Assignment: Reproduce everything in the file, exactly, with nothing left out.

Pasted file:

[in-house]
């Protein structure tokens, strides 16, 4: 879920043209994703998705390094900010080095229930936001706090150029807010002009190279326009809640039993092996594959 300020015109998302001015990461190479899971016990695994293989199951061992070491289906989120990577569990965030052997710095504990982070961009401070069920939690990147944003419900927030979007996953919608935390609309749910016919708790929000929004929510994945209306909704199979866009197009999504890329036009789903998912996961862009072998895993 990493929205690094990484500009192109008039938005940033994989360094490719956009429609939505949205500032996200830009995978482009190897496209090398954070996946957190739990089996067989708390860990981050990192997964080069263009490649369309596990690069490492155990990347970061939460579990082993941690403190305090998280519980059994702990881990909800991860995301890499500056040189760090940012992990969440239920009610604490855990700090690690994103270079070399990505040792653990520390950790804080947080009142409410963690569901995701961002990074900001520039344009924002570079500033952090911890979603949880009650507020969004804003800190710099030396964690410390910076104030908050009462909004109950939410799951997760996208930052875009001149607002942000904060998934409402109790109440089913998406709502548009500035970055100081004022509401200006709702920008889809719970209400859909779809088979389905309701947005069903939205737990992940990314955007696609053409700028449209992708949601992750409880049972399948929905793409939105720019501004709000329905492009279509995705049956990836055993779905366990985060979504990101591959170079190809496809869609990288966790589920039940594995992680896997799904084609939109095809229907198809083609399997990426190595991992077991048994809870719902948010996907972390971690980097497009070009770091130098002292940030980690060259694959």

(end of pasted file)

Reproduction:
[in-house]
């Protein structure tokens, strides 16, 4: 879920043209994703998705390094900010080095229930936001706090150029807010002009190279326009809640039993092996594959 300020015109998302001015990461190479899971016990695994293989199951061992070491289906989120990577569990965030052997710095504990982070961009401070069920939690990147944003419900927030979007996953919608935390609309749910016919708790929000929004929510994945209306909704199979866009197009999504890329036009789903998912996961862009072998895993 990493929205690094990484500009192109008039938005940033994989360094490719956009429609939505949205500032996200830009995978482009190897496209090398954070996946957190739990089996067989708390860990981050990192997964080069263009490649369309596990690069490492155990990347970061939460579990082993941690403190305090998280519980059994702990881990909800991860995301890499500056040189760090940012992990969440239920009610604490855990700090690690994103270079070399990505040792653990520390950790804080947080009142409410963690569901995701961002990074900001520039344009924002570079500033952090911890979603949880009650507020969004804003800190710099030396964690410390910076104030908050009462909004109950939410799951997760996208930052875009001149607002942000904060998934409402109790109440089913998406709502548009500035970055100081004022509401200006709702920008889809719970209400859909779809088979389905309701947005069903939205737990992940990314955007696609053409700028449209992708949601992750409880049972399948929905793409939105720019501004709000329905492009279509995705049956990836055993779905366990985060979504990101591959170079190809496809869609990288966790589920039940594995992680896997799904084609939109095809229907198809083609399997990426190595991992077991048994809870719902948010996907972390971690980097497009070009770091130098002292940030980690060259694959």